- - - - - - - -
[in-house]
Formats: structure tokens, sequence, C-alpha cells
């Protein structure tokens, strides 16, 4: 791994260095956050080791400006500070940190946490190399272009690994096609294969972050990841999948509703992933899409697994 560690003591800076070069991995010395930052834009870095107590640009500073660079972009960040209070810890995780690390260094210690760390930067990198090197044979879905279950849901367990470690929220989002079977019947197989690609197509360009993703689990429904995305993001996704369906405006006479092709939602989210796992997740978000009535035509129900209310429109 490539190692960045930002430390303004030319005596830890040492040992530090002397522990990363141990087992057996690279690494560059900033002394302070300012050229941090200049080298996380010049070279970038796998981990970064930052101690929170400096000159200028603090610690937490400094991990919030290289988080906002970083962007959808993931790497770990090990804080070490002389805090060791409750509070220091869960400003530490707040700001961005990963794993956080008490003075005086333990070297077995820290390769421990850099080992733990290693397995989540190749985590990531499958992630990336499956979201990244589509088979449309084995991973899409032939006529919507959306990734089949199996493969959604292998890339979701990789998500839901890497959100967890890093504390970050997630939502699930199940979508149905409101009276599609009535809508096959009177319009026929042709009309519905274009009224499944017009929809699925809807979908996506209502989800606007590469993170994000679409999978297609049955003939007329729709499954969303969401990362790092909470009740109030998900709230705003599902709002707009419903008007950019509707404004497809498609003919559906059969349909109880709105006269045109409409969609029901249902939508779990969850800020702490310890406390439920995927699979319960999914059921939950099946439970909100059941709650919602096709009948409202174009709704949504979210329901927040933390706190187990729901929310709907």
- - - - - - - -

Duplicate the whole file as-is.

[in-house]
Formats: structure tokens, sequence, C-alpha cells
């Protein structure tokens, strides 16, 4: 791994260095956050080791400006500070940190946490190399272009690994096609294969972050990841999948509703992933899409697994 560690003591800076070069991995010395930052834009870095107590640009500073660079972009960040209070810890995780690390260094210690760390930067990198090197044979879905279950849901367990470690929220989002079977019947197989690609197509360009993703689990429904995305993001996704369906405006006479092709939602989210796992997740978000009535035509129900209310429109 490539190692960045930002430390303004030319005596830890040492040992530090002397522990990363141990087992057996690279690494560059900033002394302070300012050229941090200049080298996380010049070279970038796998981990970064930052101690929170400096000159200028603090610690937490400094991990919030290289988080906002970083962007959808993931790497770990090990804080070490002389805090060791409750509070220091869960400003530490707040700001961005990963794993956080008490003075005086333990070297077995820290390769421990850099080992733990290693397995989540190749985590990531499958992630990336499956979201990244589509088979449309084995991973899409032939006529919507959306990734089949199996493969959604292998890339979701990789998500839901890497959100967890890093504390970050997630939502699930199940979508149905409101009276599609009535809508096959009177319009026929042709009309519905274009009224499944017009929809699925809807979908996506209502989800606007590469993170994000679409999978297609049955003939007329729709499954969303969401990362790092909470009740109030998900709230705003599902709002707009419903008007950019509707404004497809498609003919559906059969349909109880709105006269045109409409969609029901249902939508779990969850800020702490310890406390439920995927699979319960999914059921939950099946439970909100059941709650919602096709009948409202174009709704949504979210329901927040933390706190187990729901929310709907």